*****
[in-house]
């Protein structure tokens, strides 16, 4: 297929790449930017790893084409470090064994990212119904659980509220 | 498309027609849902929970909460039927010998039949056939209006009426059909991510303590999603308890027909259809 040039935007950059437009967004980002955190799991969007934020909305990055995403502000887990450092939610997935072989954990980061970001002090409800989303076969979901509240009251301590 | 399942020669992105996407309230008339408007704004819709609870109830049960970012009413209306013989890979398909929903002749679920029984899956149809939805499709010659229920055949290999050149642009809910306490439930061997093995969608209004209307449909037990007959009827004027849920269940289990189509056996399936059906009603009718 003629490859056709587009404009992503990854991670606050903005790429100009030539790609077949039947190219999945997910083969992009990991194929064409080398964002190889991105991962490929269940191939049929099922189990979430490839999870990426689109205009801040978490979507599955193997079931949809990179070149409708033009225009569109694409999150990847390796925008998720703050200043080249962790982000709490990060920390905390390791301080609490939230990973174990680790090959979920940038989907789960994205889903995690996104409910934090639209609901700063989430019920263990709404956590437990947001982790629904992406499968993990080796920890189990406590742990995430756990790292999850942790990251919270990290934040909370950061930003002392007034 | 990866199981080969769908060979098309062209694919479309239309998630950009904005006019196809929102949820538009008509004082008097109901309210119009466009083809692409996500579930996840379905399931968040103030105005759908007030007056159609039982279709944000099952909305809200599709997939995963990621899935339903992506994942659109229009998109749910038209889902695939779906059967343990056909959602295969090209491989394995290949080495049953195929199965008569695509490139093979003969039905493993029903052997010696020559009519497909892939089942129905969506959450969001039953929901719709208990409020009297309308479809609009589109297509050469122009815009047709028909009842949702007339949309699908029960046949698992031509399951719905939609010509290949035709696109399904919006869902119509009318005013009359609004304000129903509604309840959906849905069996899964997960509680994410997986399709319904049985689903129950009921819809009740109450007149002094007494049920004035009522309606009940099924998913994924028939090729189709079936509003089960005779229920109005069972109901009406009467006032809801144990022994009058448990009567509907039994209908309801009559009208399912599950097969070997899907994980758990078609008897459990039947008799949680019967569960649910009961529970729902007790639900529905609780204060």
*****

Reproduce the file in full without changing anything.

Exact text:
[in-house]
């Protein structure tokens, strides 16, 4: 297929790449930017790893084409470090064994990212119904659980509220 | 498309027609849902929970909460039927010998039949056939209006009426059909991510303590999603308890027909259809 040039935007950059437009967004980002955190799991969007934020909305990055995403502000887990450092939610997935072989954990980061970001002090409800989303076969979901509240009251301590 | 399942020669992105996407309230008339408007704004819709609870109830049960970012009413209306013989890979398909929903002749679920029984899956149809939805499709010659229920055949290999050149642009809910306490439930061997093995969608209004209307449909037990007959009827004027849920269940289990189509056996399936059906009603009718 003629490859056709587009404009992503990854991670606050903005790429100009030539790609077949039947190219999945997910083969992009990991194929064409080398964002190889991105991962490929269940191939049929099922189990979430490839999870990426689109205009801040978490979507599955193997079931949809990179070149409708033009225009569109694409999150990847390796925008998720703050200043080249962790982000709490990060920390905390390791301080609490939230990973174990680790090959979920940038989907789960994205889903995690996104409910934090639209609901700063989430019920263990709404956590437990947001982790629904992406499968993990080796920890189990406590742990995430756990790292999850942790990251919270990290934040909370950061930003002392007034 | 990866199981080969769908060979098309062209694919479309239309998630950009904005006019196809929102949820538009008509004082008097109901309210119009466009083809692409996500579930996840379905399931968040103030105005759908007030007056159609039982279709944000099952909305809200599709997939995963990621899935339903992506994942659109229009998109749910038209889902695939779906059967343990056909959602295969090209491989394995290949080495049953195929199965008569695509490139093979003969039905493993029903052997010696020559009519497909892939089942129905969506959450969001039953929901719709208990409020009297309308479809609009589109297509050469122009815009047709028909009842949702007339949309699908029960046949698992031509399951719905939609010509290949035709696109399904919006869902119509009318005013009359609004304000129903509604309840959906849905069996899964997960509680994410997986399709319904049985689903129950009921819809009740109450007149002094007494049920004035009522309606009940099924998913994924028939090729189709079936509003089960005779229920109005069972109901009406009467006032809801144990022994009058448990009567509907039994209908309801009559009208399912599950097969070997899907994980758990078609008897459990039947008799949680019967569960649910009961529970729902007790639900529905609780204060």